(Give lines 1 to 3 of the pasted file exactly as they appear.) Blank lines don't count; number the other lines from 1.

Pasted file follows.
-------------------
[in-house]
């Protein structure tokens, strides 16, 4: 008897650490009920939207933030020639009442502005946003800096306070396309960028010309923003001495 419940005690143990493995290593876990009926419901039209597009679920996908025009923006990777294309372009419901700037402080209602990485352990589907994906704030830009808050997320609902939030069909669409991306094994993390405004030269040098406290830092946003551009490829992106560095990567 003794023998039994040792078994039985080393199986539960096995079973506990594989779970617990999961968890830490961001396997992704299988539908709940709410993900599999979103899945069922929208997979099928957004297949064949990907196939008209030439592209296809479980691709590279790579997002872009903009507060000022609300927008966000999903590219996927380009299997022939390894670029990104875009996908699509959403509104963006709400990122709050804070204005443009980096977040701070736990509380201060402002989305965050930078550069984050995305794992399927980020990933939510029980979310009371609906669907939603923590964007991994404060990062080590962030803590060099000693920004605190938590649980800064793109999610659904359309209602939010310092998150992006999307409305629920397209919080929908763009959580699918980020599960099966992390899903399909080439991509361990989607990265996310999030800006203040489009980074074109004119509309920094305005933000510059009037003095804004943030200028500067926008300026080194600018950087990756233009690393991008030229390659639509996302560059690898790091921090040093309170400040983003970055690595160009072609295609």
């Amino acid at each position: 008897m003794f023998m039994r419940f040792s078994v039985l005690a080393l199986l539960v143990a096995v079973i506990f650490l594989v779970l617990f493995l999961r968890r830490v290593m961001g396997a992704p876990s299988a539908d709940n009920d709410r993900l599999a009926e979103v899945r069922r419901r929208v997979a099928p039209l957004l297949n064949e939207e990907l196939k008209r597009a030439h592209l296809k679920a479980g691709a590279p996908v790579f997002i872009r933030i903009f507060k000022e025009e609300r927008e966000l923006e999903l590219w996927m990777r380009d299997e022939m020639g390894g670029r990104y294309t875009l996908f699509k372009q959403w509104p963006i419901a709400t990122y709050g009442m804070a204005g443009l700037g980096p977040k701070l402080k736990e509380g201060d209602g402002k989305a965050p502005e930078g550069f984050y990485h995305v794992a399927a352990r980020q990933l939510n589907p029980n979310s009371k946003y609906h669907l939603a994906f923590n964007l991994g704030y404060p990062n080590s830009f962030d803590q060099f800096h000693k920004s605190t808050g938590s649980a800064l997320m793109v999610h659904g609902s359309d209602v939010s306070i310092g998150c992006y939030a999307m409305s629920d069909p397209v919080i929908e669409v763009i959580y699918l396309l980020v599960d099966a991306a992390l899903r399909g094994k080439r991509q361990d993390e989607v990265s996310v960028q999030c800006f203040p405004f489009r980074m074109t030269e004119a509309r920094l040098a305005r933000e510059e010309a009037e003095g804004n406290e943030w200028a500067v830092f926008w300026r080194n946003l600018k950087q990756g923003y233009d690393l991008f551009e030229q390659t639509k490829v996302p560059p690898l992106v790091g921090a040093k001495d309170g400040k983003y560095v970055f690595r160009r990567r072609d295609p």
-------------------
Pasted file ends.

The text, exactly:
[in-house]
């Protein structure tokens, strides 16, 4: 008897650490009920939207933030020639009442502005946003800096306070396309960028010309923003001495 419940005690143990493995290593876990009926419901039209597009679920996908025009923006990777294309372009419901700037402080209602990485352990589907994906704030830009808050997320609902939030069909669409991306094994993390405004030269040098406290830092946003551009490829992106560095990567 003794023998039994040792078994039985080393199986539960096995079973506990594989779970617990999961968890830490961001396997992704299988539908709940709410993900599999979103899945069922929208997979099928957004297949064949990907196939008209030439592209296809479980691709590279790579997002872009903009507060000022609300927008966000999903590219996927380009299997022939390894670029990104875009996908699509959403509104963006709400990122709050804070204005443009980096977040701070736990509380201060402002989305965050930078550069984050995305794992399927980020990933939510029980979310009371609906669907939603923590964007991994404060990062080590962030803590060099000693920004605190938590649980800064793109999610659904359309209602939010310092998150992006999307409305629920397209919080929908763009959580699918980020599960099966992390899903399909080439991509361990989607990265996310999030800006203040489009980074074109004119509309920094305005933000510059009037003095804004943030200028500067926008300026080194600018950087990756233009690393991008030229390659639509996302560059690898790091921090040093309170400040983003970055690595160009072609295609």
């Amino acid at each position: 008897m003794f023998m039994r419940f040792s078994v039985l005690a080393l199986l539960v143990a096995v079973i506990f650490l594989v779970l617990f493995l999961r968890r830490v290593m961001g396997a992704p876990s299988a539908d709940n009920d709410r993900l599999a009926e979103v899945r069922r419901r929208v997979a099928p039209l957004l297949n064949e939207e990907l196939k008209r597009a030439h592209l296809k679920a479980g691709a590279p996908v790579f997002i872009r933030i903009f507060k000022e025009e609300r927008e966000l923006e999903l590219w996927m990777r380009d299997e022939m020639g390894g670029r990104y294309t875009l996908f699509k372009q959403w509104p963006i419901a709400t990122y709050g009442m804070a204005g443009l700037g980096p977040k701070l402080k736990e509380g201060d209602g402002k989305a965050p502005e930078g550069f984050y990485h995305v794992a399927a352990r980020q990933l939510n589907p029980n979310s009371k946003y609906h669907l939603a994906f923590n964007l991994g704030y404060p990062n080590s830009f962030d803590q060099f800096h000693k920004s605190t808050g938590s649980a800064l997320m793109v999610h659904g609902s359309d209602v939010s306070i310092g998150c992006y939030a999307m409305s629920d069909p397209v919080i929908e669409v763009i959580y699918l396309l980020v599960d099966a991306a992390l899903r399909g094994k080439r991509q361990d993390e989607v990265s996310v960028q999030c800006f203040p405004f489009r980074m074109t030269e004119a509309r920094l040098a305005r933000e510059e010309a009037e003095g804004n406290e943030w200028a500067v830092f926008w300026r080194n946003l600018k950087q990756g923003y233009d690393l991008f551009e030229q390659t639509k490829v996302p560059p690898l992106v790091g921090a040093k001495d309170g400040k983003y560095v970055f690595r160009r990567r072609d295609p």